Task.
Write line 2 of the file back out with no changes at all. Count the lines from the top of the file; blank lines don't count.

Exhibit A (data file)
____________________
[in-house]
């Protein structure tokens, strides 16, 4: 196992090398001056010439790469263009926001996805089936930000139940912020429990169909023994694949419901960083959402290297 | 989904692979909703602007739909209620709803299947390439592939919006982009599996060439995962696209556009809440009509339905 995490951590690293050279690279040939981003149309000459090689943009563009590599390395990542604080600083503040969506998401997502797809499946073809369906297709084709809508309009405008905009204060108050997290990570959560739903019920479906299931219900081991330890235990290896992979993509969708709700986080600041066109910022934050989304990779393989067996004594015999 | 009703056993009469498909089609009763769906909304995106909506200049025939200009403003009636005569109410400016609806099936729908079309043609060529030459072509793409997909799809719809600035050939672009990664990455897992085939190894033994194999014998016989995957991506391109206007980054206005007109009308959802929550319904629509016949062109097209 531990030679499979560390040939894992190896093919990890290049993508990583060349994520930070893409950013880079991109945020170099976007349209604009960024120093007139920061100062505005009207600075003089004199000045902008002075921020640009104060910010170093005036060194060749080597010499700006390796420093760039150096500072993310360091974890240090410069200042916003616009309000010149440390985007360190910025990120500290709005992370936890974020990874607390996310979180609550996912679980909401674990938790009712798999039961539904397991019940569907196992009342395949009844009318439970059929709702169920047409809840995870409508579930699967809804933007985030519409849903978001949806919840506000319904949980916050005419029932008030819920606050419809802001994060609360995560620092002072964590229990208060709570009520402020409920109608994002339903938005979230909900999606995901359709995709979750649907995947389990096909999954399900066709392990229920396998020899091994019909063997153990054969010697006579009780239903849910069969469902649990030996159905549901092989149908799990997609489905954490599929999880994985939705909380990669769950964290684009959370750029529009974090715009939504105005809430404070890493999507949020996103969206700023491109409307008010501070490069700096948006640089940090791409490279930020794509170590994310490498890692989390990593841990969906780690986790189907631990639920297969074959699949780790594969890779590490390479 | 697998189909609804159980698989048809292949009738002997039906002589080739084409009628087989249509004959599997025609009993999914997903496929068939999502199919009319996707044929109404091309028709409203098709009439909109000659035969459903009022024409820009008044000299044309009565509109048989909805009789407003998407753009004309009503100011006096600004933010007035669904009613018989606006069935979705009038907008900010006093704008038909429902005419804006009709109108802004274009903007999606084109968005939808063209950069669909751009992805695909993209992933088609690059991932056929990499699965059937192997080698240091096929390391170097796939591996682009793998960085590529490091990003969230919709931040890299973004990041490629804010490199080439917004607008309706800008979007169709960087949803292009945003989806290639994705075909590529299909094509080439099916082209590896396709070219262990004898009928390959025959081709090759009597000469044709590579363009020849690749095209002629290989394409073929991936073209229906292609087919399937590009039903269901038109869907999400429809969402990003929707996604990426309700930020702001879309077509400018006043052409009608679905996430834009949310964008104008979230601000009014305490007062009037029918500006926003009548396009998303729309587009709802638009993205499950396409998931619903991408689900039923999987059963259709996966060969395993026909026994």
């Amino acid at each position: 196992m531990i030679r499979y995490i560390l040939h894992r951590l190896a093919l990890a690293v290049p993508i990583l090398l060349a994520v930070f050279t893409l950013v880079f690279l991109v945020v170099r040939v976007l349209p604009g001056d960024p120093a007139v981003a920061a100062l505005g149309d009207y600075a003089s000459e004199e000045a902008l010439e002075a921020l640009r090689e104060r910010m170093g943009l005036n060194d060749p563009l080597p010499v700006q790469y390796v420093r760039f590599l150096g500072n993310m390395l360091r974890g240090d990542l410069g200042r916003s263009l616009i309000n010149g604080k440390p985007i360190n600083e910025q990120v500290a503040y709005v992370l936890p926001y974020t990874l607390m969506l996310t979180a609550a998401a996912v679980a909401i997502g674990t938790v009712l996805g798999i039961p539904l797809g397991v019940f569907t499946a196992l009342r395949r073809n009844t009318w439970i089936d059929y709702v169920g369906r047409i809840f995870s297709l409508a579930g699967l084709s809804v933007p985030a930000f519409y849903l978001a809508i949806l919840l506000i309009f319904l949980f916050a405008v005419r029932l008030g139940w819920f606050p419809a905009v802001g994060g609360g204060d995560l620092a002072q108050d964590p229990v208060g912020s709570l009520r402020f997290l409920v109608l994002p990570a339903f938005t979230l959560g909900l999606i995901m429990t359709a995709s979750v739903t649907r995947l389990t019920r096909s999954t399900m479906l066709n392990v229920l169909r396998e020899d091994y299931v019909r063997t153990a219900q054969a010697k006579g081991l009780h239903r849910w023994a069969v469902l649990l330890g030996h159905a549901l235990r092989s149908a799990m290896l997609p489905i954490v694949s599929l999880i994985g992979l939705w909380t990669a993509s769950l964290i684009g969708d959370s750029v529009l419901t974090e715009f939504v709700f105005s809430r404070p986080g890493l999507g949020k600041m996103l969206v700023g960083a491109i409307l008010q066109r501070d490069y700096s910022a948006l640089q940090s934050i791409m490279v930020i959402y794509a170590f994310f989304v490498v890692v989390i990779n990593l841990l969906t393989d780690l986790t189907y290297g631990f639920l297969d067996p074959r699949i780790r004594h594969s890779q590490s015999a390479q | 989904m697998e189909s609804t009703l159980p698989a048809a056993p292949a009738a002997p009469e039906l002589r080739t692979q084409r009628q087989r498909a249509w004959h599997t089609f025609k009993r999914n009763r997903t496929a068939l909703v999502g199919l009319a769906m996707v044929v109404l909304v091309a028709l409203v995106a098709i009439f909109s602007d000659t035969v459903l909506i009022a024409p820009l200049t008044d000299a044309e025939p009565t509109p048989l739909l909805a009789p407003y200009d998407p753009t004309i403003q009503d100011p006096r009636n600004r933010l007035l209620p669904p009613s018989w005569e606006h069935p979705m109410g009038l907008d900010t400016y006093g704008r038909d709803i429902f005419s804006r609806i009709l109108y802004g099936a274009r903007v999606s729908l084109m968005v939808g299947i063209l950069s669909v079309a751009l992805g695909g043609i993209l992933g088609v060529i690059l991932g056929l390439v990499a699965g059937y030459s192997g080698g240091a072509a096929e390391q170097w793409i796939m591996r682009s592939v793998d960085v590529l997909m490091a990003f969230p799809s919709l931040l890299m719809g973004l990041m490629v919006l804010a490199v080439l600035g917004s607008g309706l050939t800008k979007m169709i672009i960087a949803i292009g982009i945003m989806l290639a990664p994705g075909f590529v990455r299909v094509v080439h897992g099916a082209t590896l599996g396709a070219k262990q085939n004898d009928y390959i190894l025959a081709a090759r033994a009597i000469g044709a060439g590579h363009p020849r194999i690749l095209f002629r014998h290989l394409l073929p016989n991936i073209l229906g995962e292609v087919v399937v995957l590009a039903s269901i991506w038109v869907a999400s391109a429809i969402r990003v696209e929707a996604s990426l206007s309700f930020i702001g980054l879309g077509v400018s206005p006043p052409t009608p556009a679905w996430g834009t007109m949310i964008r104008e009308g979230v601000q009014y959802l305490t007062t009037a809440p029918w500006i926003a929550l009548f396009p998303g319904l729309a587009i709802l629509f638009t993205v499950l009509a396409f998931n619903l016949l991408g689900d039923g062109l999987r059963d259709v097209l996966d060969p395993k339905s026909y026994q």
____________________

């Protein structure tokens, strides 16, 4: 196992090398001056010439790469263009926001996805089936930000139940912020429990169909023994694949419901960083959402290297 | 989904692979909703602007739909209620709803299947390439592939919006982009599996060439995962696209556009809440009509339905 995490951590690293050279690279040939981003149309000459090689943009563009590599390395990542604080600083503040969506998401997502797809499946073809369906297709084709809508309009405008905009204060108050997290990570959560739903019920479906299931219900081991330890235990290896992979993509969708709700986080600041066109910022934050989304990779393989067996004594015999 | 009703056993009469498909089609009763769906909304995106909506200049025939200009403003009636005569109410400016609806099936729908079309043609060529030459072509793409997909799809719809600035050939672009990664990455897992085939190894033994194999014998016989995957991506391109206007980054206005007109009308959802929550319904629509016949062109097209 531990030679499979560390040939894992190896093919990890290049993508990583060349994520930070893409950013880079991109945020170099976007349209604009960024120093007139920061100062505005009207600075003089004199000045902008002075921020640009104060910010170093005036060194060749080597010499700006390796420093760039150096500072993310360091974890240090410069200042916003616009309000010149440390985007360190910025990120500290709005992370936890974020990874607390996310979180609550996912679980909401674990938790009712798999039961539904397991019940569907196992009342395949009844009318439970059929709702169920047409809840995870409508579930699967809804933007985030519409849903978001949806919840506000319904949980916050005419029932008030819920606050419809802001994060609360995560620092002072964590229990208060709570009520402020409920109608994002339903938005979230909900999606995901359709995709979750649907995947389990096909999954399900066709392990229920396998020899091994019909063997153990054969010697006579009780239903849910069969469902649990030996159905549901092989149908799990997609489905954490599929999880994985939705909380990669769950964290684009959370750029529009974090715009939504105005809430404070890493999507949020996103969206700023491109409307008010501070490069700096948006640089940090791409490279930020794509170590994310490498890692989390990593841990969906780690986790189907631990639920297969074959699949780790594969890779590490390479 | 697998189909609804159980698989048809292949009738002997039906002589080739084409009628087989249509004959599997025609009993999914997903496929068939999502199919009319996707044929109404091309028709409203098709009439909109000659035969459903009022024409820009008044000299044309009565509109048989909805009789407003998407753009004309009503100011006096600004933010007035669904009613018989606006069935979705009038907008900010006093704008038909429902005419804006009709109108802004274009903007999606084109968005939808063209950069669909751009992805695909993209992933088609690059991932056929990499699965059937192997080698240091096929390391170097796939591996682009793998960085590529490091990003969230919709931040890299973004990041490629804010490199080439917004607008309706800008979007169709960087949803292009945003989806290639994705075909590529299909094509080439099916082209590896396709070219262990004898009928390959025959081709090759009597000469044709590579363009020849690749095209002629290989394409073929991936073209229906292609087919399937590009039903269901038109869907999400429809969402990003929707996604990426309700930020702001879309077509400018006043052409009608679905996430834009949310964008104008979230601000009014305490007062009037029918500006926003009548396009998303729309587009709802638009993205499950396409998931619903991408689900039923999987059963259709996966060969395993026909026994």